In this interactive series, we invite our readers to send in questions to select public figures. Answers will be published in the next print and online editions. This week, Acting Registrar of Pharmacy & Poisons Board Dr Fred Siyoi responds to your questions
1.What measures are you taking to ensure specialised pharmacists are legally recognised and gazetted as specialists/consultants just like medical doctors?
Dr Yiaile Letoyah, Maasai Mara University
The board in collaboration with the stakeholders has developed “guidelines on recognition of specialisation in pharmacy” which are awaiting gazettement. Once gazetted, pharmacists who have specialised in various areas will be formally recognised by the board.
2. A family member recently bought a cough syrup from a local chemist only to realise it had expired. Upon returning it, the pharmacist replaced it with another whose packaging had different batch numbers from the bottle including the flavour. This raises three questions:
a) What are you doing to educate the public about what to look for especially on over-the-counter medicine such as batch numbers and the shelf life?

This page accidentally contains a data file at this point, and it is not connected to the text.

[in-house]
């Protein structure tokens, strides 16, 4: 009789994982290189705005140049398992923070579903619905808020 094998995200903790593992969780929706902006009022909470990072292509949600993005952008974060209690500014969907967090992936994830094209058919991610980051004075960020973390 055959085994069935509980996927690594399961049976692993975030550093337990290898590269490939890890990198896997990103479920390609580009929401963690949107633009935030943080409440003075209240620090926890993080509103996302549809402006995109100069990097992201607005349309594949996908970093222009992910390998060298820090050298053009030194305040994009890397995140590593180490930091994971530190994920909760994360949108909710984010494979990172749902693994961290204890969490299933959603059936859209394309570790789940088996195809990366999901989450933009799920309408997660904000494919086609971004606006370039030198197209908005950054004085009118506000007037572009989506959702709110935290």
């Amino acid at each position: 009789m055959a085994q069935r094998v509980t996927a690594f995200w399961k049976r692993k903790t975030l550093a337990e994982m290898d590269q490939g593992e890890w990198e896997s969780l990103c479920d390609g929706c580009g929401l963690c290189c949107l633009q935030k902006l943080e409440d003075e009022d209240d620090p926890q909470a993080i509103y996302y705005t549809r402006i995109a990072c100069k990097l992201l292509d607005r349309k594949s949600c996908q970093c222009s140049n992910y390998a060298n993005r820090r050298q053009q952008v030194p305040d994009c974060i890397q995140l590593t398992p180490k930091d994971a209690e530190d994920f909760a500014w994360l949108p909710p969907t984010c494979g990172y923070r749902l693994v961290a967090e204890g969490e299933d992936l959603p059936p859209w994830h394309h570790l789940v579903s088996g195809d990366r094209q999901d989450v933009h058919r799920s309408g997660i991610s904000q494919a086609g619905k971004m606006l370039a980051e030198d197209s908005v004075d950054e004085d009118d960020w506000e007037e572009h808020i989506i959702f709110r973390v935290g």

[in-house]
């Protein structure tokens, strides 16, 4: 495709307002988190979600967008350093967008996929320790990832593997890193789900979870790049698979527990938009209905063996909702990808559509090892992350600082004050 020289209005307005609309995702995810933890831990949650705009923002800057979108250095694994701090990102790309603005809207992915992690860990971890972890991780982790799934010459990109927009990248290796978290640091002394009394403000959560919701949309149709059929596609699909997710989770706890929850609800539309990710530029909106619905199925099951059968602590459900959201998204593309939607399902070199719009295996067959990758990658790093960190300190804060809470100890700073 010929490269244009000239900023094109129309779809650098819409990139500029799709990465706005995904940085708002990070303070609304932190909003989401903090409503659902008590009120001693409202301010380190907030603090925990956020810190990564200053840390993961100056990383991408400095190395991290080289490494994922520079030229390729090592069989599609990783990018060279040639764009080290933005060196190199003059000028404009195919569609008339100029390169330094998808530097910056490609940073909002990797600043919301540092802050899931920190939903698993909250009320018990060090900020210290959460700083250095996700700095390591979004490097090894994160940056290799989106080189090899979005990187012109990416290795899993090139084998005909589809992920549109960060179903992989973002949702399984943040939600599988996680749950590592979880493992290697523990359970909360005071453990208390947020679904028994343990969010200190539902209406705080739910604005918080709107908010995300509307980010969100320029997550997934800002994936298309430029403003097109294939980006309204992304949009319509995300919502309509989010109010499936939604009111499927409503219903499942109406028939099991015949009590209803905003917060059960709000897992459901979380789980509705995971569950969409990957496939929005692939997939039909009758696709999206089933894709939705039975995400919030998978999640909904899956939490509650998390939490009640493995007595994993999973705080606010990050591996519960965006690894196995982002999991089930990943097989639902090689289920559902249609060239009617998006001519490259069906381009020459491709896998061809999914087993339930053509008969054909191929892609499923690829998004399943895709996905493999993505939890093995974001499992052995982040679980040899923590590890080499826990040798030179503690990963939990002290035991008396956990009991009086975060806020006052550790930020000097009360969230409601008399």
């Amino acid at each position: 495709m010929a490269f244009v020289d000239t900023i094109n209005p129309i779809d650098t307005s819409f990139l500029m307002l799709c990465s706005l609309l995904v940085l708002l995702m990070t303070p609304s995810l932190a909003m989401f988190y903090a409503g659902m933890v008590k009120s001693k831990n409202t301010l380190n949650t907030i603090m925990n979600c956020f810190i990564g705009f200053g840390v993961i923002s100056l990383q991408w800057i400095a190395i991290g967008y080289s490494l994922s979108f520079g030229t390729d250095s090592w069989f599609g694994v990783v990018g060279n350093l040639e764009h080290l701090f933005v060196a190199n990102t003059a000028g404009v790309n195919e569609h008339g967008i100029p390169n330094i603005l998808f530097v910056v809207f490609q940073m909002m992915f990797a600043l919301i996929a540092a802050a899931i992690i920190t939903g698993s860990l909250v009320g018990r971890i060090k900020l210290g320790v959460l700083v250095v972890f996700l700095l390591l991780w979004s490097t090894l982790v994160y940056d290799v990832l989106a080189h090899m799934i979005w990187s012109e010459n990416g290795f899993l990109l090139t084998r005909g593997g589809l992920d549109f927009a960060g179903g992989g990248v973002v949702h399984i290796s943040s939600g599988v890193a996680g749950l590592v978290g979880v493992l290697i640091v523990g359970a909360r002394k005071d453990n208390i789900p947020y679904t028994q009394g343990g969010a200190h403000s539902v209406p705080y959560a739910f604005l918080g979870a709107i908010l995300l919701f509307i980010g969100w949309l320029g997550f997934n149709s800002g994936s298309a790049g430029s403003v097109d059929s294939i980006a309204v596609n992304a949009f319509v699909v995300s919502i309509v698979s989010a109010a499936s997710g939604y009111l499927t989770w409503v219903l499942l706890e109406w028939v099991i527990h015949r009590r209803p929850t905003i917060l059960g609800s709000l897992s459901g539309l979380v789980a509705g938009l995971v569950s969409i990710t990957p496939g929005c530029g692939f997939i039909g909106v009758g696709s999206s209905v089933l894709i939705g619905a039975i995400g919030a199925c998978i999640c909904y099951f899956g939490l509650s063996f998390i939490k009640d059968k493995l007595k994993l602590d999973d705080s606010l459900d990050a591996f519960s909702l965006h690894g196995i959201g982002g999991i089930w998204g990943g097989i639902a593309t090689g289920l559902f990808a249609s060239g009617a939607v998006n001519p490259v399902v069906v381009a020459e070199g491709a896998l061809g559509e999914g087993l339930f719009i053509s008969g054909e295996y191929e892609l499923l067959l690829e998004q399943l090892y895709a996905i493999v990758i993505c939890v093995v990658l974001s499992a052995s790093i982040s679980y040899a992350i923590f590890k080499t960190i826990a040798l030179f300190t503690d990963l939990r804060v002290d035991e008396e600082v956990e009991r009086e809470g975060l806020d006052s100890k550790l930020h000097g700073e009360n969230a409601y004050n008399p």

The board is implementing a communication strategy. One aspect of the strategy is public awareness about medicine, where to buy and what to look for. The public awareness campaigns have started commenced with road shows in Nairobi, Kisumu, Migori, Kisii and Homa Bay counties. We are also using radio and TV, print and social media. Our Facebook page is Pharmacy & Poisons Board and out twitter handle is @ppbkenya
b) Are you educating the public about counterfeits?
As indicated above the board is conducting various public awareness campaigns. The public is also being encouraged to report any suspected substandard and falsified products to the board.
c) After audits, is it possible for the board to give pharmacies a seal of approval for ease of identification of quality medicine?
Peter Gitau, Kitengela
Only pharmacists and pharmaceutical technologists are licensed to operate a pharmacy and the licence-holder is required to be present on the premises whenever it is open to the public.
The Board issues licences with a photo of the responsible professional for each premise, and the details can be verified electronically through Quick Response codes using any smart phone.